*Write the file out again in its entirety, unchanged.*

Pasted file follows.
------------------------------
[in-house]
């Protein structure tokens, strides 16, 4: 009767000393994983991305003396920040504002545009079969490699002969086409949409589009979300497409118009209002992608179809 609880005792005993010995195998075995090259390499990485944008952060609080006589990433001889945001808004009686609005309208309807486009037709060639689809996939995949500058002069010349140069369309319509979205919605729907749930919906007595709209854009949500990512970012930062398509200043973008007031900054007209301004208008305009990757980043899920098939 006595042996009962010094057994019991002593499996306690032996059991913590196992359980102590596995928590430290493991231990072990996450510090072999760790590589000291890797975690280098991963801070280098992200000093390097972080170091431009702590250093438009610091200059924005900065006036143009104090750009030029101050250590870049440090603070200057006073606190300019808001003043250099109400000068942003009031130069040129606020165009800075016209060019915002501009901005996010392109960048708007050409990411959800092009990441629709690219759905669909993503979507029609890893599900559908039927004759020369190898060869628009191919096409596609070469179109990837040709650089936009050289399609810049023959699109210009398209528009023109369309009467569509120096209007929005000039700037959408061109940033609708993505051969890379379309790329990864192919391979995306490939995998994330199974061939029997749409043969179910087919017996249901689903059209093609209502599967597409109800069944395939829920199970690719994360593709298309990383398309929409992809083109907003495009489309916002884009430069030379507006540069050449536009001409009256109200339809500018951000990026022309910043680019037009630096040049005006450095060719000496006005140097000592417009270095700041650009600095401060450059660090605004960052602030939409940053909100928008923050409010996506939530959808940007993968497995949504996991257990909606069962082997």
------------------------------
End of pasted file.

[in-house]
């Protein structure tokens, strides 16, 4: 009767000393994983991305003396920040504002545009079969490699002969086409949409589009979300497409118009209002992608179809 609880005792005993010995195998075995090259390499990485944008952060609080006589990433001889945001808004009686609005309208309807486009037709060639689809996939995949500058002069010349140069369309319509979205919605729907749930919906007595709209854009949500990512970012930062398509200043973008007031900054007209301004208008305009990757980043899920098939 006595042996009962010094057994019991002593499996306690032996059991913590196992359980102590596995928590430290493991231990072990996450510090072999760790590589000291890797975690280098991963801070280098992200000093390097972080170091431009702590250093438009610091200059924005900065006036143009104090750009030029101050250590870049440090603070200057006073606190300019808001003043250099109400000068942003009031130069040129606020165009800075016209060019915002501009901005996010392109960048708007050409990411959800092009990441629709690219759905669909993503979507029609890893599900559908039927004759020369190898060869628009191919096409596609070469179109990837040709650089936009050289399609810049023959699109210009398209528009023109369309009467569509120096209007929005000039700037959408061109940033609708993505051969890379379309790329990864192919391979995306490939995998994330199974061939029997749409043969179910087919017996249901689903059209093609209502599967597409109800069944395939829920199970690719994360593709298309990383398309929409992809083109907003495009489309916002884009430069030379507006540069050449536009001409009256109200339809500018951000990026022309910043680019037009630096040049005006450095060719000496006005140097000592417009270095700041650009600095401060450059660090605004960052602030939409940053909100928008923050409010996506939530959808940007993968497995949504996991257990909606069962082997």